What serves as the evidence: Jot down all the difficulties faced by your child and include examples on how they hinder his or her studies. Keep in mind that special educational needs can also comprise of social and behavioral problems, difficulties in reading and writing, problems in focus and grasping ability, and even physical needs.
How to follow up: Wait for the school to revert back, if they find that your child needs special education then they will arrange Special Education Needs support within the campus. For more complex issues ask for Education, Health and Care needs assessment. Ask for details about timings, and procedure for feedback.
My child does not want to attend school
Speak to: your child’s class teacher. He or she might be aware of the problem already but you can also involve a member from the SLT.
The approach to follow: Again, we would advise to set up a meeting to discuss the problem and work towards the strategy. You should try to get a senior staff member involved, especially if the strategy needs your child to deviate from the routine like going directly into the classroom rather than waiting in queue.
What serves as the evidence: Have a conversation with your child about his feelings about school and why he is not willing to attend school. Make notes of the discussion between you two.
How to follow up: Confirm the plan at the end of the meetings, be it verbal or in writing. After that, request regular catch-ups to review the progress of your child.
Someone bullies my child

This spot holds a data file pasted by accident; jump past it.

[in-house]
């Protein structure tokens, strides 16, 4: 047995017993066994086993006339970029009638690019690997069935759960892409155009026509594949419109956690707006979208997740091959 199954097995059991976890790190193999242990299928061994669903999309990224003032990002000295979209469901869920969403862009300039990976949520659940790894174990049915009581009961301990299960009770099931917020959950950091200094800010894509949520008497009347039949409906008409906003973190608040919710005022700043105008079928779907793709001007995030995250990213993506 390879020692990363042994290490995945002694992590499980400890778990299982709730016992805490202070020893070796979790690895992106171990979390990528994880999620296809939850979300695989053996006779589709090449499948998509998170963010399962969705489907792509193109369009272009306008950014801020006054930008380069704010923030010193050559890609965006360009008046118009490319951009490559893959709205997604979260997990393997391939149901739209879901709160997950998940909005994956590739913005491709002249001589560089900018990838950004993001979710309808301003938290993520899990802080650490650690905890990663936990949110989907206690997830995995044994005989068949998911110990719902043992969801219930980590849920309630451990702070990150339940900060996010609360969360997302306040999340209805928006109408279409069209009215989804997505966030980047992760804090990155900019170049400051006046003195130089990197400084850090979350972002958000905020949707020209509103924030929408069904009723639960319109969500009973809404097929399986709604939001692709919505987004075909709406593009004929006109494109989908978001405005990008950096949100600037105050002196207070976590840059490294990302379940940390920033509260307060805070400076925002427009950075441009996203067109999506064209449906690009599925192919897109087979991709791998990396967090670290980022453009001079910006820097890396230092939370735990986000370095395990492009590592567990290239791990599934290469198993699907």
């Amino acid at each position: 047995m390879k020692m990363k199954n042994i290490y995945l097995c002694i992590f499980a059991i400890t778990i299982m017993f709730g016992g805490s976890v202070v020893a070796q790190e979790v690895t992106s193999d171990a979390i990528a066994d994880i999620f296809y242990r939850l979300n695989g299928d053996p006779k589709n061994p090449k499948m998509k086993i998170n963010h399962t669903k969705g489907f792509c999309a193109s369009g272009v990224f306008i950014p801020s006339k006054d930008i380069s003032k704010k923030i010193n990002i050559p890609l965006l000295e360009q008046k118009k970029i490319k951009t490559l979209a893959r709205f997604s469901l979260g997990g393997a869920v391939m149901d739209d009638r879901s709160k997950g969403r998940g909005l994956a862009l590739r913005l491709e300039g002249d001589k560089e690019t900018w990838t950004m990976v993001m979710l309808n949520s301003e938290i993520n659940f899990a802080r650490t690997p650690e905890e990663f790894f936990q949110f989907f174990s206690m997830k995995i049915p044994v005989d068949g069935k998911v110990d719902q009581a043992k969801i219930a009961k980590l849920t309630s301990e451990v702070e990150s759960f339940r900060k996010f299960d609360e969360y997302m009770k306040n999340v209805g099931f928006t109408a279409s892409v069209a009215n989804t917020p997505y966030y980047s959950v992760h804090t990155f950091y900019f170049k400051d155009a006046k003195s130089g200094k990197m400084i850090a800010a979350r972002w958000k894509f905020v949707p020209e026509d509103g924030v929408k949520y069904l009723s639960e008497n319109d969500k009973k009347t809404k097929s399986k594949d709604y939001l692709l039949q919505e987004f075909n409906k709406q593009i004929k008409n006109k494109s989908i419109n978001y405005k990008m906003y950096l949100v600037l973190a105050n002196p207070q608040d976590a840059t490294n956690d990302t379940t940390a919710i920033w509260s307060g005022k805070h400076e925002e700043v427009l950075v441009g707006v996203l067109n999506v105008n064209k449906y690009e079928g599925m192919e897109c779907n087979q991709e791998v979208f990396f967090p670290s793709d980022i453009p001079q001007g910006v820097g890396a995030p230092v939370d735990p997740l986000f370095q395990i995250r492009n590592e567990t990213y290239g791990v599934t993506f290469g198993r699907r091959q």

Speak to: Initially, the best person is your child’s class teacher, if bully does not mend his ways, then you must involve another senior staff member such as deputy head or head teacher.
The approach to follow: Write down every single concern you have, request a meeting to discuss all the concerns. Get yourself acquainted with school’s policies for bullying so that you have a clear idea about how the school can help you plus what are the obligations. You can also suggest the school on certain areas that are not followed by them.
What serves as the evidence: Maintain a journal with all the events and their time, details of witnesses and the incident. Raise the examples which clearly show that bullying is having a clear impact on your child’s school and home life.
How to follow up: The school must have taken the necessary steps immediately. Ask for a timescale from the school and arrange another meeting to follow up things. Keep the copies of all the correspondence in case you need to pursue the matter with the governors –this will be the next step if the problem persists.
I have a problem with the school
Speak to: Minor problems can be addressed directly to the class teacher while serious concerns need you to talk to the head teacher or governors.
The approach to follow: Small gripes don’t need much attention; they can be easily solved by talking to the teacher after the school or even by written communication in the form of a note. But if you want to make the complaint official then get yourself acquainted with school’s procedures. That guide will tell you whom you should speak to and what kind of guidance you can expect from the school.
What serves as the evidence: Just like you should keep a log of bullying activities, you should keep a log of all the correspondences from the school in the matter. Don’t forget about the guide provided by the school and highlight those areas where you think the school was weak.
How to follow up: Most of your problems would have got solved easily but if you are not satisfied even after talking to the headmaster, then you should write a complaint to the governors. But notify the head of the school about your intentions beforehand.